When it comes to planning and safeguarding your unmarried partner, it’s important to explore various options. Factors such as the value of your assets, protection from your partner’s creditors, and your individual circumstances will influence which strategies are most suitable.
However, it’s crucial to seek guidance from an experienced estate planning attorney to ensure that you navigate these choices correctly. While DIY approaches may seem cost-effective, they can potentially lead to more complications that could be costly to resolve.
Joint Ownership on an Account or Property
One of the simplest ways to grant your partner immediate access and control over an account or property is by making them a joint owner. With the right of survivorship, your partner will automatically become the sole owner in the event of your passing, without the need for probate court involvement. However, it’s important to consider the drawbacks of this option:
1. Granting sole ownership to your partner means they will have control over the account or property after your death, potentially making decisions that may differ from your intentions.
2. Joint ownership exposes your assets to your partner’s debts, as creditors could seize jointly owned property to settle outstanding judgments.
3. In the unfortunate event of a breakup, removing your partner’s name from accounts or property can be challenging, potentially leading to costly and emotional legal disputes if cooperation is lacking.
Retirement Account or Insurance Policy Beneficiary
These forms typically allow you to specify both a primary beneficiary and a contingent beneficiary as a backup option. By naming your partner as a beneficiary, you can ensure they receive the funds without compromising your control over the account or policy during your lifetime.
However, If your partner faces legal action, the designated funds could potentially be accessible to satisfy any judgments against them. Additionally, when your partner passes away, they will have the authority to decide who will receive any remaining money.
Pay-on-Death or Transfer-on-Death beneficiary of an account has the same problems as above. On top of that, your partner will only have access to the money upon your death. If there will be a point that you are unable to make your own decisions, your partner will not be able to access the funds.
Last Will and Testament Beneficiary
Creating a Last Will and Testament grants you the ability to designate specific assets and property that you want your partner to inherit. This applies to items solely owned by you that do not automatically pass to a surviving joint owner or beneficiary. You can even outline how your partner will receive these assets, whether it be as a lump sum or through installments over time. In addition, a testament trust can be added to your will to safeguard the money and property that you leave to your partner.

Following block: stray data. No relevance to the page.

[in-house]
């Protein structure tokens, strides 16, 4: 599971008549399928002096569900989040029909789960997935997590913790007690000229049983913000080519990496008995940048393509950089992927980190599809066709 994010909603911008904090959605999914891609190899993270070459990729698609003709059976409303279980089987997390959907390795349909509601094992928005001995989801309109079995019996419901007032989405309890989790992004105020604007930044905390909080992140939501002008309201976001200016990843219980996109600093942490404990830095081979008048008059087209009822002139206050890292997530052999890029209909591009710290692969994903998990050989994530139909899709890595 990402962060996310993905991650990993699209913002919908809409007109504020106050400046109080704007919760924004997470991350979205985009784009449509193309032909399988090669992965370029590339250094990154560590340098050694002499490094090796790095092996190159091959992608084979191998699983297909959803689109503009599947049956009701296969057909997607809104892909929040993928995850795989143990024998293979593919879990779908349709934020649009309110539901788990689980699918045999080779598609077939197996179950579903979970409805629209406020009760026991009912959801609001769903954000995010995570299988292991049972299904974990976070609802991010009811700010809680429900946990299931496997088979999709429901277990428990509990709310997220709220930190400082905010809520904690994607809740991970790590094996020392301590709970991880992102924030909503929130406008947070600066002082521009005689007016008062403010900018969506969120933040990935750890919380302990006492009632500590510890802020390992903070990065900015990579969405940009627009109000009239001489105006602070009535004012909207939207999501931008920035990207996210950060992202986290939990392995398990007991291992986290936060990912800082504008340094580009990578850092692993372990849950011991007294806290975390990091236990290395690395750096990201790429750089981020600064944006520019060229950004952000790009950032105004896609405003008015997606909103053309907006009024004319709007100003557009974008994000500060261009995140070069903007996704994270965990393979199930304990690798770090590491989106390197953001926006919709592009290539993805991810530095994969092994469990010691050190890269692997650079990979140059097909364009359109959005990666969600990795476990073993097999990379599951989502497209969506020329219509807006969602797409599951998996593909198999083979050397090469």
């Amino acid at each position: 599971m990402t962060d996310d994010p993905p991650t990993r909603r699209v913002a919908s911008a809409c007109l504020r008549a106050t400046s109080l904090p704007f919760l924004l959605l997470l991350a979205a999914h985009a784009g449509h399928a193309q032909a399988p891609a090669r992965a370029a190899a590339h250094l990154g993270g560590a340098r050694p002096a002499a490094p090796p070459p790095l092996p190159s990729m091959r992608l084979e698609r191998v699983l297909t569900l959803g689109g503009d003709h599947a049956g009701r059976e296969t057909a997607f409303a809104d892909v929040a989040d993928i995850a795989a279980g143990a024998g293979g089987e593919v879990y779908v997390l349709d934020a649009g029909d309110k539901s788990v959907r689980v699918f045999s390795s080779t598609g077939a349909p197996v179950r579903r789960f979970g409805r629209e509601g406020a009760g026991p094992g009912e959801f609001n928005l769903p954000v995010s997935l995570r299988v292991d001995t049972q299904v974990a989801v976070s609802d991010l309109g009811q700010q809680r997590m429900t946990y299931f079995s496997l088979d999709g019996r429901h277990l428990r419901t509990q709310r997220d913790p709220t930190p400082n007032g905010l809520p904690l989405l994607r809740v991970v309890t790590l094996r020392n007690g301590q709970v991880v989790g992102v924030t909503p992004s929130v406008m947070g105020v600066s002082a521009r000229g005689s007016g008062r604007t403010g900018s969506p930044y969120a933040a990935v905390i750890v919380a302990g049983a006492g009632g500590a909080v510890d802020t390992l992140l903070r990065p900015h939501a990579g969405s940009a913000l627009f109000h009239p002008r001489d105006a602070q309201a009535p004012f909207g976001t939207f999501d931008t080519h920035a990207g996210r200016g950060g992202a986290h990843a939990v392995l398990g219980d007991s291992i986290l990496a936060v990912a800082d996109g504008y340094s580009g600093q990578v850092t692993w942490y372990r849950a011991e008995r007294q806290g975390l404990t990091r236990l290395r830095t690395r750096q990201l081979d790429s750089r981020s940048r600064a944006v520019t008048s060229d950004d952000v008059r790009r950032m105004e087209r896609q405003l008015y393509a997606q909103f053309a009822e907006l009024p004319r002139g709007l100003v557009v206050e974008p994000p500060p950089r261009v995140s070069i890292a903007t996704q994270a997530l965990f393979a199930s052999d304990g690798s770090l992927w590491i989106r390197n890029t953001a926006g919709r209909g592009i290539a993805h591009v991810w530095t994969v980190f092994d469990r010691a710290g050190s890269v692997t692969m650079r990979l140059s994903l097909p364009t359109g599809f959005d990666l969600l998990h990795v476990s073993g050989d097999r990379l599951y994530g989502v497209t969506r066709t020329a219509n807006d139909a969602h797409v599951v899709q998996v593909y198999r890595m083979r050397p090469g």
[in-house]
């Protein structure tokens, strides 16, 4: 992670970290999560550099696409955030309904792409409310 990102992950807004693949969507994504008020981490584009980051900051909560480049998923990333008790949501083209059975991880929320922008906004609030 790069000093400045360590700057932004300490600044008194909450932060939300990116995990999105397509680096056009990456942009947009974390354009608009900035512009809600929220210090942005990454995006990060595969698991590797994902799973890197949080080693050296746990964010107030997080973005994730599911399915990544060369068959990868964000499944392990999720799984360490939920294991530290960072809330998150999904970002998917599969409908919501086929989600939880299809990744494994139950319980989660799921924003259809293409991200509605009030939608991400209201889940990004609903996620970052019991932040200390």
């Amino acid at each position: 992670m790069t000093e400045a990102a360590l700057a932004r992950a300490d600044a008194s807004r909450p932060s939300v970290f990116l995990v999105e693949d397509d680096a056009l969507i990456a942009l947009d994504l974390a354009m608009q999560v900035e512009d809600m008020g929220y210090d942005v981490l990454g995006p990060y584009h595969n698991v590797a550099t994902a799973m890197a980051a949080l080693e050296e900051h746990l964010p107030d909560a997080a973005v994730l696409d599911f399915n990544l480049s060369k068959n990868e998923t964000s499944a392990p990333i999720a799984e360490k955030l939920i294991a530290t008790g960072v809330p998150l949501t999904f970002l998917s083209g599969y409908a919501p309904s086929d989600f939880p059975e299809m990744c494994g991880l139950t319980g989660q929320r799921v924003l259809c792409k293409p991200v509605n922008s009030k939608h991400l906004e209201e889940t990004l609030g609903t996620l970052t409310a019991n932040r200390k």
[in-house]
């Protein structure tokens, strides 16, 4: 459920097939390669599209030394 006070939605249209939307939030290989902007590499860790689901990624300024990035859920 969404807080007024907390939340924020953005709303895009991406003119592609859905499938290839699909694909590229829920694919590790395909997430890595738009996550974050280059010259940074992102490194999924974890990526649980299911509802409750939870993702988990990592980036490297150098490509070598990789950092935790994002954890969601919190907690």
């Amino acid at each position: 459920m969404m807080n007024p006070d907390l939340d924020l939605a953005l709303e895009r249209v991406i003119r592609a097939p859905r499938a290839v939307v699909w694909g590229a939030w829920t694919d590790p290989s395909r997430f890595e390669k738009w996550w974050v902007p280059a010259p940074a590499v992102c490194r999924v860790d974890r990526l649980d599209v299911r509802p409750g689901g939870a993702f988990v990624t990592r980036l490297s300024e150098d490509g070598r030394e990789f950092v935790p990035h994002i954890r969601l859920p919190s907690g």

However, it’s crucial to keep in mind that utilizing a will means your partner will need to navigate the probate process to receive the designated assets upon your passing. This process may involve court supervision until the final amount is distributed. It’s also important to note that a will solely operates upon your death and does not offer any instructions or benefits to your partner in the event of your incapacitation.
Revocable Livint Trust (RTL) Beneficiary
With a well planned RTL, the accounts and property held within the trust can serve as a lifeline for your partner even during your lifetime if you are unable to manage your affairs.
Within the trust agreement, you have the authority to designate who will manage the trust and benefit from its assets during your lifetime and after your passing. This allows you to provide financial support for your partner during any period of your incapacity, specify which accounts or property they will receive, and establish the timing and manner in which they will inherit these assets upon your death.
One significant advantage of an RLT is its ability to bypass the probate process. By placing your accounts and property under the trust’s ownership, you can maintain the privacy and confidentiality of your personal matters, shielding them from public scrutiny.
We are Here to Help
As you can see, there are several different ways to provide for your partner during your incapacity or when you die. We are here to help you craft a plan that addresses your concerns and help you ensure that your partner is taken care of during all phases of life. Call us today to schedule your in-person or virtual consultation.